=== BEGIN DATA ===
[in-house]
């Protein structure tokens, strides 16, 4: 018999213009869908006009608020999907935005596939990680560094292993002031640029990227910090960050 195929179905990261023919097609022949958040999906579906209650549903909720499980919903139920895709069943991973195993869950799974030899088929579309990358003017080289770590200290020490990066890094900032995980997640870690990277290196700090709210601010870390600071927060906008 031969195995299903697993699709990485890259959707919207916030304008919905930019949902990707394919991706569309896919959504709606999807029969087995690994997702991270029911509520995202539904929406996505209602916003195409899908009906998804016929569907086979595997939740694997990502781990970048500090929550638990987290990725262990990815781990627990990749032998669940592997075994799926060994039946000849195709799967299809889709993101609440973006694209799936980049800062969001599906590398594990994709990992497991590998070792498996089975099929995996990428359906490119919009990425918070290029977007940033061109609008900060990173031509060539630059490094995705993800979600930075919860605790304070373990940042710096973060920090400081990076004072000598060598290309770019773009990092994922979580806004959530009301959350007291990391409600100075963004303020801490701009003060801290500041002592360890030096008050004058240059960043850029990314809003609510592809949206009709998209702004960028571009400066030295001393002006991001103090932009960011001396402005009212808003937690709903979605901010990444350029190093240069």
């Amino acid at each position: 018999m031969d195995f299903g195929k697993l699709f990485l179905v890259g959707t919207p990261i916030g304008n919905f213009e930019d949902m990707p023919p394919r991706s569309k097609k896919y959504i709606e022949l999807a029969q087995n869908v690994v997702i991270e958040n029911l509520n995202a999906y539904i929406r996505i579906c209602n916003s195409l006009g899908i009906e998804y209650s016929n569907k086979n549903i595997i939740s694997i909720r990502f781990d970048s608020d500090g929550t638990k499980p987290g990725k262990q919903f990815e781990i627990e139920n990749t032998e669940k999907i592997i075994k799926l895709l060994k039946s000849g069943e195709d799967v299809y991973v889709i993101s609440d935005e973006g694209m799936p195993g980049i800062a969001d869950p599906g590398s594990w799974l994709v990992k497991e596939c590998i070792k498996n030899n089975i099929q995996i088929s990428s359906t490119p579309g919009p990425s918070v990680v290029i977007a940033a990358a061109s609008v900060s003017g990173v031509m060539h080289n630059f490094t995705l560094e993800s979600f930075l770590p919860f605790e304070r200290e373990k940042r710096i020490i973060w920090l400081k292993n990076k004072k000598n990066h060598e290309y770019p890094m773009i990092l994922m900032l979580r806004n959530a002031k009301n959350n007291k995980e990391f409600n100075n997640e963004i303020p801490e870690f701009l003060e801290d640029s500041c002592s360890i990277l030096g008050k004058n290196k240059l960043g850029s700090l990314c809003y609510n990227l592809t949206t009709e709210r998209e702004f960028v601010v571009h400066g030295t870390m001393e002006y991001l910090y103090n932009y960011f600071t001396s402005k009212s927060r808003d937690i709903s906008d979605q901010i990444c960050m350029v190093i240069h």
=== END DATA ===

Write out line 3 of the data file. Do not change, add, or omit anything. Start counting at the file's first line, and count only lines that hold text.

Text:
């Amino acid at each position: 018999m031969d195995f299903g195929k697993l699709f990485l179905v890259g959707t919207p990261i916030g304008n919905f213009e930019d949902m990707p023919p394919r991706s569309k097609k896919y959504i709606e022949l999807a029969q087995n869908v690994v997702i991270e958040n029911l509520n995202a999906y539904i929406r996505i579906c209602n916003s195409l006009g899908i009906e998804y209650s016929n569907k086979n549903i595997i939740s694997i909720r990502f781990d970048s608020d500090g929550t638990k499980p987290g990725k262990q919903f990815e781990i627990e139920n990749t032998e669940k999907i592997i075994k799926l895709l060994k039946s000849g069943e195709d799967v299809y991973v889709i993101s609440d935005e973006g694209m799936p195993g980049i800062a969001d869950p599906g590398s594990w799974l994709v990992k497991e596939c590998i070792k498996n030899n089975i099929q995996i088929s990428s359906t490119p579309g919009p990425s918070v990680v290029i977007a940033a990358a061109s609008v900060s003017g990173v031509m060539h080289n630059f490094t995705l560094e993800s979600f930075l770590p919860f605790e304070r200290e373990k940042r710096i020490i973060w920090l400081k292993n990076k004072k000598n990066h060598e290309y770019p890094m773009i990092l994922m900032l979580r806004n959530a002031k009301n959350n007291k995980e990391f409600n100075n997640e963004i303020p801490e870690f701009l003060e801290d640029s500041c002592s360890i990277l030096g008050k004058n290196k240059l960043g850029s700090l990314c809003y609510n990227l592809t949206t009709e709210r998209e702004f960028v601010v571009h400066g030295t870390m001393e002006y991001l910090y103090n932009y960011f600071t001396s402005k009212s927060r808003d937690i709903s906008d979605q901010i990444c960050m350029v190093i240069h």